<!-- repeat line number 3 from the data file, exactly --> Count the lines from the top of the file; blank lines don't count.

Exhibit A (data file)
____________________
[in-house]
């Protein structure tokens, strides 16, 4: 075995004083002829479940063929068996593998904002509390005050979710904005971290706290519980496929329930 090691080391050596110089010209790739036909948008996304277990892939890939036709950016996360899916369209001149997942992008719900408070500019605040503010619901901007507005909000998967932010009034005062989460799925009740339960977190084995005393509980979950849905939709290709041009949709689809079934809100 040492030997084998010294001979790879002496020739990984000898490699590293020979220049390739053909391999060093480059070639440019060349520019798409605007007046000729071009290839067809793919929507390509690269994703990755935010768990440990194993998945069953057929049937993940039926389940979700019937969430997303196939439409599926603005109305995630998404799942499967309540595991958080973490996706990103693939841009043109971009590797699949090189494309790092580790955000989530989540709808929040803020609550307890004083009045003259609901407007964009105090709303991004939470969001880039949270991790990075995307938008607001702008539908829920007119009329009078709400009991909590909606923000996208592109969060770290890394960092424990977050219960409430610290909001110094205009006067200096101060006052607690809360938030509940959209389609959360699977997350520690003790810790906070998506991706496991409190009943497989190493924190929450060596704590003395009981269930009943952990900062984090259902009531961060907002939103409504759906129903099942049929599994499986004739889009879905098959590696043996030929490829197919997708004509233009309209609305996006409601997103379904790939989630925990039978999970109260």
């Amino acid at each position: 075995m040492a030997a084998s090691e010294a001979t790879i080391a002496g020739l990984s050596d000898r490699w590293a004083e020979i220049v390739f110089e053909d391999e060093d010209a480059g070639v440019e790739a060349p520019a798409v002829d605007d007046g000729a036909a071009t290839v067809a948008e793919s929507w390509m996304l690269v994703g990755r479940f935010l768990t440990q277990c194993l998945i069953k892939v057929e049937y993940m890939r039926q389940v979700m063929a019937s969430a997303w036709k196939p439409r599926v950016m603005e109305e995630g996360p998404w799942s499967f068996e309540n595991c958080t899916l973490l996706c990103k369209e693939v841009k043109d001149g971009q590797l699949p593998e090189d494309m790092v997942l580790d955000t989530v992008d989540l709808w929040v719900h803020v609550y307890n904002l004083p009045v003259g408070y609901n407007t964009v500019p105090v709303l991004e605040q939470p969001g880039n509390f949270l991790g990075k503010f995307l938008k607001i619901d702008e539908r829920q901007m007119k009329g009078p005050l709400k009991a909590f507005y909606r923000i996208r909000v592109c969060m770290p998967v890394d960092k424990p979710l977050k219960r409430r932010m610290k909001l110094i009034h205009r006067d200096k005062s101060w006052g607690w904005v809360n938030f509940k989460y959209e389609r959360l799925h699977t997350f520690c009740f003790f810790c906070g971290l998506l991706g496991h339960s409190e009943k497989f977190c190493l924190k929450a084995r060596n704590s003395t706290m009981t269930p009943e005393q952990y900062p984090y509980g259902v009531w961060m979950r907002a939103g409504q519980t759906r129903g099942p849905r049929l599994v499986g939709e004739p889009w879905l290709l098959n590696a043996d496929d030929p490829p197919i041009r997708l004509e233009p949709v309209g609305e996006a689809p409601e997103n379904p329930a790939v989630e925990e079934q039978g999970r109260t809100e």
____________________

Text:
């Amino acid at each position: 075995m040492a030997a084998s090691e010294a001979t790879i080391a002496g020739l990984s050596d000898r490699w590293a004083e020979i220049v390739f110089e053909d391999e060093d010209a480059g070639v440019e790739a060349p520019a798409v002829d605007d007046g000729a036909a071009t290839v067809a948008e793919s929507w390509m996304l690269v994703g990755r479940f935010l768990t440990q277990c194993l998945i069953k892939v057929e049937y993940m890939r039926q389940v979700m063929a019937s969430a997303w036709k196939p439409r599926v950016m603005e109305e995630g996360p998404w799942s499967f068996e309540n595991c958080t899916l973490l996706c990103k369209e693939v841009k043109d001149g971009q590797l699949p593998e090189d494309m790092v997942l580790d955000t989530v992008d989540l709808w929040v719900h803020v609550y307890n904002l004083p009045v003259g408070y609901n407007t964009v500019p105090v709303l991004e605040q939470p969001g880039n509390f949270l991790g990075k503010f995307l938008k607001i619901d702008e539908r829920q901007m007119k009329g009078p005050l709400k009991a909590f507005y909606r923000i996208r909000v592109c969060m770290p998967v890394d960092k424990p979710l977050k219960r409430r932010m610290k909001l110094i009034h205009r006067d200096k005062s101060w006052g607690w904005v809360n938030f509940k989460y959209e389609r959360l799925h699977t997350f520690c009740f003790f810790c906070g971290l998506l991706g496991h339960s409190e009943k497989f977190c190493l924190k929450a084995r060596n704590s003395t706290m009981t269930p009943e005393q952990y900062p984090y509980g259902v009531w961060m979950r907002a939103g409504q519980t759906r129903g099942p849905r049929l599994v499986g939709e004739p889009w879905l290709l098959n590696a043996d496929d030929p490829p197919i041009r997708l004509e233009p949709v309209g609305e996006a689809p409601e997103n379904p329930a790939v989630e925990e079934q039978g999970r109260t809100e």